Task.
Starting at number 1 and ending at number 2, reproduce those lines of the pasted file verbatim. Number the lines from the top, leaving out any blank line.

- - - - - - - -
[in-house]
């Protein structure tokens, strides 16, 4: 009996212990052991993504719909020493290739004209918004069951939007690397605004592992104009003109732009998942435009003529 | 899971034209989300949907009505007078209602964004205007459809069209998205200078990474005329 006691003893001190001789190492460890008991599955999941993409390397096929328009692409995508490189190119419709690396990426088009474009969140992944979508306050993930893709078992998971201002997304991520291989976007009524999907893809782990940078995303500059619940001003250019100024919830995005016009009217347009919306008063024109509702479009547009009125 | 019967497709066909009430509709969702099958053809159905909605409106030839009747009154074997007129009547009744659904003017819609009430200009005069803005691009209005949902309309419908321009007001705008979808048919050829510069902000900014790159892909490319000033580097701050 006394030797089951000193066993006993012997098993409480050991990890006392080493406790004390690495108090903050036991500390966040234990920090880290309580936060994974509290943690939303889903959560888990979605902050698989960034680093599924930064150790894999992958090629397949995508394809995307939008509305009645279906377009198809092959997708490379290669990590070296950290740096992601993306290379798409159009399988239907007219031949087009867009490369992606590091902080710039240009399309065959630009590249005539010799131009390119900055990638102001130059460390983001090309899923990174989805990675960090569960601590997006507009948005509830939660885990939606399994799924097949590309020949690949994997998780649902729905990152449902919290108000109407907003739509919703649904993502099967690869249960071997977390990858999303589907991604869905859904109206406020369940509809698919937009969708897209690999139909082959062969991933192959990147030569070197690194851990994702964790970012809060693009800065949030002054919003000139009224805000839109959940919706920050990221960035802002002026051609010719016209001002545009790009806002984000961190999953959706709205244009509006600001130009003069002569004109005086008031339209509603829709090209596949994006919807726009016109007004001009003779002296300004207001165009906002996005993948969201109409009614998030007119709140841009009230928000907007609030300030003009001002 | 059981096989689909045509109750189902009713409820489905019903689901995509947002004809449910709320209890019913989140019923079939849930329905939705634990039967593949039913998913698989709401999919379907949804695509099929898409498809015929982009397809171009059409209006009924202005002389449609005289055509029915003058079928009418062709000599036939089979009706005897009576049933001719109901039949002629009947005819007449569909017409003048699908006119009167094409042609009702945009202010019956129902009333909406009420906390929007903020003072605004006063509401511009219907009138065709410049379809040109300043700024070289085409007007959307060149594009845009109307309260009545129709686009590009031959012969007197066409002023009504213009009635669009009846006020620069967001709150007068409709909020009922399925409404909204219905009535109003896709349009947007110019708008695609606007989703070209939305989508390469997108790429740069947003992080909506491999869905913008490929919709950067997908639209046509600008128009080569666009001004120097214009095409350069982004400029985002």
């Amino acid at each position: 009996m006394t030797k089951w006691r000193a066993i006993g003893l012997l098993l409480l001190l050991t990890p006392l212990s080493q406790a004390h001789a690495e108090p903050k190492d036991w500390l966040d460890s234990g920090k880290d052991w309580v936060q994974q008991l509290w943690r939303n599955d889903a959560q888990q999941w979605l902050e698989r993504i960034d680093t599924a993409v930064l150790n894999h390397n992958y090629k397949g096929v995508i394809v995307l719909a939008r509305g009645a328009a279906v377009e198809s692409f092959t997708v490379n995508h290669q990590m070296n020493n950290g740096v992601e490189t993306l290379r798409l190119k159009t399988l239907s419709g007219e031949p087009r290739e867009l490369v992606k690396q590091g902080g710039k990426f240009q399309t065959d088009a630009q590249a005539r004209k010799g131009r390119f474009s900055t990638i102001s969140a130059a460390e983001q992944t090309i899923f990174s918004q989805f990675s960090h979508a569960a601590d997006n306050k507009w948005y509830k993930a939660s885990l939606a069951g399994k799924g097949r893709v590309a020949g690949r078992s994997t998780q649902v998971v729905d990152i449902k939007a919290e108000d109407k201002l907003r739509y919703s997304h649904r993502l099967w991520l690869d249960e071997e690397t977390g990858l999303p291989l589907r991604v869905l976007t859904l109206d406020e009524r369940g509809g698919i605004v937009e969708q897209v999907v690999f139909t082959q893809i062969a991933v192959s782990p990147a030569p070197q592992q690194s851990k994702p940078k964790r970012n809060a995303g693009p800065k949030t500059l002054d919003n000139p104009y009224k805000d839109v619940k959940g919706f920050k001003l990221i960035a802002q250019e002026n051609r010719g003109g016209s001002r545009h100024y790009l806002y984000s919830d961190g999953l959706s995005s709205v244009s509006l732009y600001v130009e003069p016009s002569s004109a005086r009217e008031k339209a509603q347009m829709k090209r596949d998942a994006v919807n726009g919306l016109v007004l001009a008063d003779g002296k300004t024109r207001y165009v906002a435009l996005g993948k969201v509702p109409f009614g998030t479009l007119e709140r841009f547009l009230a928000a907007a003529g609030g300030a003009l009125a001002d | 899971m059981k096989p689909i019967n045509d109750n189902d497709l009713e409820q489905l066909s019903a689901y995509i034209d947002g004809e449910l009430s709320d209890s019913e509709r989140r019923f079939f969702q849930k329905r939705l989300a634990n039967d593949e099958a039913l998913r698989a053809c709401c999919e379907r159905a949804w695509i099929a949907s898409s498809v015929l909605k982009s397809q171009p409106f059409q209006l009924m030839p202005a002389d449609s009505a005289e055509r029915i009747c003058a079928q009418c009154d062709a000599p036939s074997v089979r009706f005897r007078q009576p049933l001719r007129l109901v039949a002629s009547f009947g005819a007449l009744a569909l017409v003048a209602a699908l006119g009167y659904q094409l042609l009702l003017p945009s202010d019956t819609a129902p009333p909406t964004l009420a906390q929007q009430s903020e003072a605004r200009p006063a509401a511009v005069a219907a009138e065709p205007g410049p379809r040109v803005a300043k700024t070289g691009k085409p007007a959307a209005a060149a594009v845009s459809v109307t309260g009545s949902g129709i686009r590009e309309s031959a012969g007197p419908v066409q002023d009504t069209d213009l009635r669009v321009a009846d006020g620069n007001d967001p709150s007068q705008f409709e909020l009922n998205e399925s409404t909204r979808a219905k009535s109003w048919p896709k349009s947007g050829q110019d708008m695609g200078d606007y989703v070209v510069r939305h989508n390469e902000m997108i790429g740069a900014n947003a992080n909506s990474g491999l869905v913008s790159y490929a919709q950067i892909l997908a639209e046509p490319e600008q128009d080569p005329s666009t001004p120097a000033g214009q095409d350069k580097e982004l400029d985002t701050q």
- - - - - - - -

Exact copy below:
[in-house]
């Protein structure tokens, strides 16, 4: 009996212990052991993504719909020493290739004209918004069951939007690397605004592992104009003109732009998942435009003529 | 899971034209989300949907009505007078209602964004205007459809069209998205200078990474005329 006691003893001190001789190492460890008991599955999941993409390397096929328009692409995508490189190119419709690396990426088009474009969140992944979508306050993930893709078992998971201002997304991520291989976007009524999907893809782990940078995303500059619940001003250019100024919830995005016009009217347009919306008063024109509702479009547009009125 | 019967497709066909009430509709969702099958053809159905909605409106030839009747009154074997007129009547009744659904003017819609009430200009005069803005691009209005949902309309419908321009007001705008979808048919050829510069902000900014790159892909490319000033580097701050 006394030797089951000193066993006993012997098993409480050991990890006392080493406790004390690495108090903050036991500390966040234990920090880290309580936060994974509290943690939303889903959560888990979605902050698989960034680093599924930064150790894999992958090629397949995508394809995307939008509305009645279906377009198809092959997708490379290669990590070296950290740096992601993306290379798409159009399988239907007219031949087009867009490369992606590091902080710039240009399309065959630009590249005539010799131009390119900055990638102001130059460390983001090309899923990174989805990675960090569960601590997006507009948005509830939660885990939606399994799924097949590309020949690949994997998780649902729905990152449902919290108000109407907003739509919703649904993502099967690869249960071997977390990858999303589907991604869905859904109206406020369940509809698919937009969708897209690999139909082959062969991933192959990147030569070197690194851990994702964790970012809060693009800065949030002054919003000139009224805000839109959940919706920050990221960035802002002026051609010719016209001002545009790009806002984000961190999953959706709205244009509006600001130009003069002569004109005086008031339209509603829709090209596949994006919807726009016109007004001009003779002296300004207001165009906002996005993948969201109409009614998030007119709140841009009230928000907007609030300030003009001002 | 059981096989689909045509109750189902009713409820489905019903689901995509947002004809449910709320209890019913989140019923079939849930329905939705634990039967593949039913998913698989709401999919379907949804695509099929898409498809015929982009397809171009059409209006009924202005002389449609005289055509029915003058079928009418062709000599036939089979009706005897009576049933001719109901039949002629009947005819007449569909017409003048699908006119009167094409042609009702945009202010019956129902009333909406009420906390929007903020003072605004006063509401511009219907009138065709410049379809040109300043700024070289085409007007959307060149594009845009109307309260009545129709686009590009031959012969007197066409002023009504213009009635669009009846006020620069967001709150007068409709909020009922399925409404909204219905009535109003896709349009947007110019708008695609606007989703070209939305989508390469997108790429740069947003992080909506491999869905913008490929919709950067997908639209046509600008128009080569666009001004120097214009095409350069982004400029985002």